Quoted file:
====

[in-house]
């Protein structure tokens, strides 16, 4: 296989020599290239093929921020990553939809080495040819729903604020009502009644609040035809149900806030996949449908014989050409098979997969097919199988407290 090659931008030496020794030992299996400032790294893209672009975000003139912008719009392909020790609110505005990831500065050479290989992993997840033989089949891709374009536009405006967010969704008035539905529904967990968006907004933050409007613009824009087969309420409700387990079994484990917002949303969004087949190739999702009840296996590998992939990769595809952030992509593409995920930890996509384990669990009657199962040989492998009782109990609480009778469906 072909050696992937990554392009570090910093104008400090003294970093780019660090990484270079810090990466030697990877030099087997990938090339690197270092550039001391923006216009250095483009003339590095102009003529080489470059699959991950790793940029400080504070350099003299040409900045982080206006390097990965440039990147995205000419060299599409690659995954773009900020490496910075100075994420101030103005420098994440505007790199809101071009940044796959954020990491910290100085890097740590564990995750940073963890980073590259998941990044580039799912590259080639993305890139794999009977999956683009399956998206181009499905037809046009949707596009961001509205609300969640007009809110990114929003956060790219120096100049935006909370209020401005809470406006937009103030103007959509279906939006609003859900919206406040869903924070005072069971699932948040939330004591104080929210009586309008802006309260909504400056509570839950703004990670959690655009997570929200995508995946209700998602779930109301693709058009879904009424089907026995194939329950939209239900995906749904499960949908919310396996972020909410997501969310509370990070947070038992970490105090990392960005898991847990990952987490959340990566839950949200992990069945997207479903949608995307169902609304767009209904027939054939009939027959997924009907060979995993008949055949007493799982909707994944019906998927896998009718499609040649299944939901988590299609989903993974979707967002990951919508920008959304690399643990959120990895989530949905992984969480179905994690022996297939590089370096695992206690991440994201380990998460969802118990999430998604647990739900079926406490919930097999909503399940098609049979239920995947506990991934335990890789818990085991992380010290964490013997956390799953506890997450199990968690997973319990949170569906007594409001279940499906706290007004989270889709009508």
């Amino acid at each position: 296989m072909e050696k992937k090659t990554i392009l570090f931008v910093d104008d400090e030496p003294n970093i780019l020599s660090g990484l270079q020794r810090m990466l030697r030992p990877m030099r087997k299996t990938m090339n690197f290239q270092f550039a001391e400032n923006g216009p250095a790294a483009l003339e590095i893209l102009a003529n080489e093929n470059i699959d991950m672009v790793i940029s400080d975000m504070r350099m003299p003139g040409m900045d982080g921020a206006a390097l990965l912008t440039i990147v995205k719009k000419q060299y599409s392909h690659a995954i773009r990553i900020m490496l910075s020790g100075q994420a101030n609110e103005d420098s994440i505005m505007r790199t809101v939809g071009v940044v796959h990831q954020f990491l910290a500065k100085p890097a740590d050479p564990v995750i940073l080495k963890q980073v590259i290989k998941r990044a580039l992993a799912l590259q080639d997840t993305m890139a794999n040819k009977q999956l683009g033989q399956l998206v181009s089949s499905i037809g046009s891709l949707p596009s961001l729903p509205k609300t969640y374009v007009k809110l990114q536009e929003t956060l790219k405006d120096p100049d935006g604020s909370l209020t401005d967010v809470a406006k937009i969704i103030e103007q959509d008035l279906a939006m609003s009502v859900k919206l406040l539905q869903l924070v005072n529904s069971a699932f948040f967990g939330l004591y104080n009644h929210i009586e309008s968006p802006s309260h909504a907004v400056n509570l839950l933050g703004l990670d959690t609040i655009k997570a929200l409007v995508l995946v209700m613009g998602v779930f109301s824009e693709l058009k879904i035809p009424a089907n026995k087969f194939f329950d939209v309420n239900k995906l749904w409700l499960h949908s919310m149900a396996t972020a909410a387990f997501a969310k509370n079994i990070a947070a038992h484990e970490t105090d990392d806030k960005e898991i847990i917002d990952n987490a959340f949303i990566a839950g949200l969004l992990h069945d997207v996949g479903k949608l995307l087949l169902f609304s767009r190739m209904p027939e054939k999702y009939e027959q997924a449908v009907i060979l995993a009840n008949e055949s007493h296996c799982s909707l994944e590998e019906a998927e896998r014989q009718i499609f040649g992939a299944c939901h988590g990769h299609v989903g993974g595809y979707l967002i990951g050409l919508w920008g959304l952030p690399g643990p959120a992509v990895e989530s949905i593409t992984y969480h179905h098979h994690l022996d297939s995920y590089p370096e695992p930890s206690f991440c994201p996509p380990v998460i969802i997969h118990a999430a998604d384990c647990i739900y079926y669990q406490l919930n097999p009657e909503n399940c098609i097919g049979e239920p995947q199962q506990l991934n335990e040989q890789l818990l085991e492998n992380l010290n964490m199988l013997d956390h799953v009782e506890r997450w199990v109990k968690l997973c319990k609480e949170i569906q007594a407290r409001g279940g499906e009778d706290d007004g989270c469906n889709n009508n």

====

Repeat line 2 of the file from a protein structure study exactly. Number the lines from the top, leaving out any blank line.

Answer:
């Protein structure tokens, strides 16, 4: 296989020599290239093929921020990553939809080495040819729903604020009502009644609040035809149900806030996949449908014989050409098979997969097919199988407290 090659931008030496020794030992299996400032790294893209672009975000003139912008719009392909020790609110505005990831500065050479290989992993997840033989089949891709374009536009405006967010969704008035539905529904967990968006907004933050409007613009824009087969309420409700387990079994484990917002949303969004087949190739999702009840296996590998992939990769595809952030992509593409995920930890996509384990669990009657199962040989492998009782109990609480009778469906 072909050696992937990554392009570090910093104008400090003294970093780019660090990484270079810090990466030697990877030099087997990938090339690197270092550039001391923006216009250095483009003339590095102009003529080489470059699959991950790793940029400080504070350099003299040409900045982080206006390097990965440039990147995205000419060299599409690659995954773009900020490496910075100075994420101030103005420098994440505007790199809101071009940044796959954020990491910290100085890097740590564990995750940073963890980073590259998941990044580039799912590259080639993305890139794999009977999956683009399956998206181009499905037809046009949707596009961001509205609300969640007009809110990114929003956060790219120096100049935006909370209020401005809470406006937009103030103007959509279906939006609003859900919206406040869903924070005072069971699932948040939330004591104080929210009586309008802006309260909504400056509570839950703004990670959690655009997570929200995508995946209700998602779930109301693709058009879904009424089907026995194939329950939209239900995906749904499960949908919310396996972020909410997501969310509370990070947070038992970490105090990392960005898991847990990952987490959340990566839950949200992990069945997207479903949608995307169902609304767009209904027939054939009939027959997924009907060979995993008949055949007493799982909707994944019906998927896998009718499609040649299944939901988590299609989903993974979707967002990951919508920008959304690399643990959120990895989530949905992984969480179905994690022996297939590089370096695992206690991440994201380990998460969802118990999430998604647990739900079926406490919930097999909503399940098609049979239920995947506990991934335990890789818990085991992380010290964490013997956390799953506890997450199990968690997973319990949170569906007594409001279940499906706290007004989270889709009508």